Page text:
LARPing as a Compassionate Boulder
Posted by <DJ Meisner> on 2022-10-15
Formally trained in photography, you are well aware of the slippery history of image-making. This awareness became burdensome; you stopped taking pictures as a means of art making. It wasn’t making anymore, it was thinking about what to do with it afterwards. You read War and Cinema and Forensic Architecture and Blank Spots on the Map and Life in the Age of Drone Warfare and (W)Archives and Astro Noise and now you can’t think about the picture you’re taking, and you don’t know if you like it anymore, not the picture but taking a picture. You used to think that it was a confession of desire–I want to remember this– but then you were taking pictures of yourself crying, because of the end of a relationship or because of an attempt. The thought was that if you remember the bad times, that sticky and complicated dread, then maybe you could keep it from happening again. You could learn from it. But you mistook learning for being taught, as learning is an active process. Brutally oversimplified: you thought that taking pictures of you practicing attempts on your life could substitute an actual examination of what difficult world would push you to make that decision in the first place. And this internal photo-theory spiral doesn’t even talk about the military! Or surveillance! Or the number of other worlds that have taken photography under its wing!
This is why you recently started painting; you just wanted to stop fucking thinking about it. You wanted a thing to do with your hands so the world felt less sharp. You chose watercolor because it is hard; you couldn’t just paint something you would’ve taken a picture of. So you make abstract watercolor paintings because it makes your mind go quiet. But maybe you get hungry, or start feeling nauseous or lonely, and now it’s all loud again. And the paintings stack up, out of necessity really, but they look unfinished. They feel unfinished. You use a pen plotter to superimpose the images and documents and phrases and poems that noodle around in your head: Cell Tower Patents, Shift Work Disorder in MarioKart font, Everything is Embarrassing lyrics, The leader of The Finders, Huawei, Tetsuya Yamagami’s DIY-gun, Instructions on How to Make a Thermite Grenade, Art in the After-Culture, Anthony Fauci’s salary, that one horrendous ‘essay’ Jake Tapper wrote in 2003.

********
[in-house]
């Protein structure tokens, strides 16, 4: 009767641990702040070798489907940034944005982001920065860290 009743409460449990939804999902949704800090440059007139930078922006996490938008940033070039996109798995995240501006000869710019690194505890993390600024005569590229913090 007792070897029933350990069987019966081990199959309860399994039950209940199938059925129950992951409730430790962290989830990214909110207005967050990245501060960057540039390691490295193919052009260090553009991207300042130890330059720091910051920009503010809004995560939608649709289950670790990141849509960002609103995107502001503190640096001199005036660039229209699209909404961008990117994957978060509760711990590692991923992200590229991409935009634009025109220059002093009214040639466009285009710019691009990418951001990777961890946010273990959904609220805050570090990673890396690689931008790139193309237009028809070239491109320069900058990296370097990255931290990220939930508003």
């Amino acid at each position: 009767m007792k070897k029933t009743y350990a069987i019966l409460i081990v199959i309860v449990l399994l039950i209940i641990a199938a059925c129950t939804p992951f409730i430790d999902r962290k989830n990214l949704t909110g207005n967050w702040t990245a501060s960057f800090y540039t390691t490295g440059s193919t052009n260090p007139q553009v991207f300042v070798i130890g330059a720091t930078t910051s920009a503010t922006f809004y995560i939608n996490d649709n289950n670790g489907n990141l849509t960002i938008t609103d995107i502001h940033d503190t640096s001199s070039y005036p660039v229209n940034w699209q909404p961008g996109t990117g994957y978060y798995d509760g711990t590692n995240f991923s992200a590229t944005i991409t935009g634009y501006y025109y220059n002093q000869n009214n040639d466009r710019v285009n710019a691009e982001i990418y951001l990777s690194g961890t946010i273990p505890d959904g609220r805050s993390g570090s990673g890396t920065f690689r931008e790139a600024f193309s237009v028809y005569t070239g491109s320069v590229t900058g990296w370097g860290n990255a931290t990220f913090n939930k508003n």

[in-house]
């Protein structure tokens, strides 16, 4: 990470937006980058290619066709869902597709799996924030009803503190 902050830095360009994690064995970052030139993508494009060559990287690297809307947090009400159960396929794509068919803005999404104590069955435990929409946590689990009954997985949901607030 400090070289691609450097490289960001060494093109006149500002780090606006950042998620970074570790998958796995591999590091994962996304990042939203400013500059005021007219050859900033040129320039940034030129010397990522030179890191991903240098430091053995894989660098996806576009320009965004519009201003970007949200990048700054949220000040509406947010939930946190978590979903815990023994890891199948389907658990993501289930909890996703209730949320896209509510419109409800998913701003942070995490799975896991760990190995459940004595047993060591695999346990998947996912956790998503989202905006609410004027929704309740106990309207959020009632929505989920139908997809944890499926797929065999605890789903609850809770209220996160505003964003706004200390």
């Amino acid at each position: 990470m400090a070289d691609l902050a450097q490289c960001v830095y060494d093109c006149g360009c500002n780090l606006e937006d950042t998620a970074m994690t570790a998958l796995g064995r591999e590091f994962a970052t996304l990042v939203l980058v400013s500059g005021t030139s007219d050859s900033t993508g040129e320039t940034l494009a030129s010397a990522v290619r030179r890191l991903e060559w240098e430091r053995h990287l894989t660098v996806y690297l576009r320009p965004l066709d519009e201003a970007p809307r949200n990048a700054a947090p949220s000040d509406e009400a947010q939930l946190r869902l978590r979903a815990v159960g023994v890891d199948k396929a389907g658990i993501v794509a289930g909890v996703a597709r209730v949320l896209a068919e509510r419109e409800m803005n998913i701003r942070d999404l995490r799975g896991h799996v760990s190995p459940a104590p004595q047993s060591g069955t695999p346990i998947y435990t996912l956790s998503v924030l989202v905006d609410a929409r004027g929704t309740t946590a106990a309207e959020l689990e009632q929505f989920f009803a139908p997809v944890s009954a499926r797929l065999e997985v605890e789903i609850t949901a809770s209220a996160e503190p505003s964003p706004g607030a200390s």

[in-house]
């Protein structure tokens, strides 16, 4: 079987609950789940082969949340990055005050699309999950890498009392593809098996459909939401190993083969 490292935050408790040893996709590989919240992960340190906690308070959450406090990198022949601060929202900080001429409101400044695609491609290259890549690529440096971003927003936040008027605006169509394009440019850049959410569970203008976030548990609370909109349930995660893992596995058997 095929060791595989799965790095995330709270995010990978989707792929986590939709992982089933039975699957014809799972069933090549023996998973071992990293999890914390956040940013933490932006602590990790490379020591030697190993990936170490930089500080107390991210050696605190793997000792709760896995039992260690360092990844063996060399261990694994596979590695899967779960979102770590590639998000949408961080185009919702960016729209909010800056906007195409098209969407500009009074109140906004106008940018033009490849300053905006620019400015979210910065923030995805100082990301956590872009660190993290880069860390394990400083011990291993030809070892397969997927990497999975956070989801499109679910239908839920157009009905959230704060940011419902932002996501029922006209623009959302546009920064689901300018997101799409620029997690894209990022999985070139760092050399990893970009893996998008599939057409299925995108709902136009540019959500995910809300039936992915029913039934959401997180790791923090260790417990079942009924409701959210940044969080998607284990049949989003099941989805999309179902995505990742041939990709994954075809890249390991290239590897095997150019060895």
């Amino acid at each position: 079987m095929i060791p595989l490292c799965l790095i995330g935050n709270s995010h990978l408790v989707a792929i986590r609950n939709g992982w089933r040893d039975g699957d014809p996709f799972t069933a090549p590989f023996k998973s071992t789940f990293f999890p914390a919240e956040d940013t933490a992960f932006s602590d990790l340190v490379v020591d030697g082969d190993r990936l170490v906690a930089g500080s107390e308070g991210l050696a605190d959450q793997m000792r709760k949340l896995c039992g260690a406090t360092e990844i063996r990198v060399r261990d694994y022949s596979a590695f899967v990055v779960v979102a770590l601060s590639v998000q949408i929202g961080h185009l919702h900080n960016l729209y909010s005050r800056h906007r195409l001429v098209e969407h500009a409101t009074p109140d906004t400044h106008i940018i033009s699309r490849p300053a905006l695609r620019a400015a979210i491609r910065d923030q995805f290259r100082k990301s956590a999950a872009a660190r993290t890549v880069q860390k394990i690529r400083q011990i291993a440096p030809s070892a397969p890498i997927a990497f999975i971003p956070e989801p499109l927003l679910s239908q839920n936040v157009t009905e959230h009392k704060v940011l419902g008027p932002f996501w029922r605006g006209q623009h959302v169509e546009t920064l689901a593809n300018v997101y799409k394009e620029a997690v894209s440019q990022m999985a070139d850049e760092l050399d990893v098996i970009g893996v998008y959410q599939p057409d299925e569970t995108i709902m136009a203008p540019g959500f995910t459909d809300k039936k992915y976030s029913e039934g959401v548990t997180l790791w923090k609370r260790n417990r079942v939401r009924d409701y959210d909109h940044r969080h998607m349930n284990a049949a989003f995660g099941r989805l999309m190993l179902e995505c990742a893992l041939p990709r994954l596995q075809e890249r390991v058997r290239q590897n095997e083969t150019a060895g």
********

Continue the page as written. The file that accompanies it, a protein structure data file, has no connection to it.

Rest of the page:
You hope that your art is doing what you want it to: make something pretty so others hear you, and then show them that you didn’t have to adjust your world view to sympathize with QAnon believers, with anti-vaxxers, with those keeping up with Pizzagate, New World Order, 9/11 truthers, HAARP and chemtrails. You feel relief, even hope, that nobody can tolerate pretending that things are okay. You spent two years of your life ill from a pandemic that senators knew about and then insider-traded instead of doing anything to benefit public health. And now you pay off the mounting debt for ER visits that didn’t even help, visits to specialists who did nothing either. You had health insurance, pretty good health insurance, and you’re still in debt from it. And relatively speaking, you had it better than a majority of people! From all of this, all you have is compassion. You think the military has a weather control machine? Honestly I don’t know why you’d think otherwise. You think Pfizer didn’t have the best intentions? You’re right, it's a business! There’s a reason Purdue didn’t make a COVID vaccine: they already screwed the pooch with Oxycontin. Who in their right mind in middle America would’ve taken the Sackler Vax? And in reality (if you even believe in that), the conspiracy theories don’t do the brutality justice. You think they put microchips in the boosters? Sorry to be the bearer of bad news but they literally don’t need to, you already have it in your hand right now! You don’t know how right you are.
In short, you hope it brings compassion. But ultimately, you don’t make art to send a message, to take a stand and fight the good fight and punch up and hold space and verb noun verb noun. You make it because, dear christ, you’d like to head-empty-no-thoughts your way between shifts at the shop.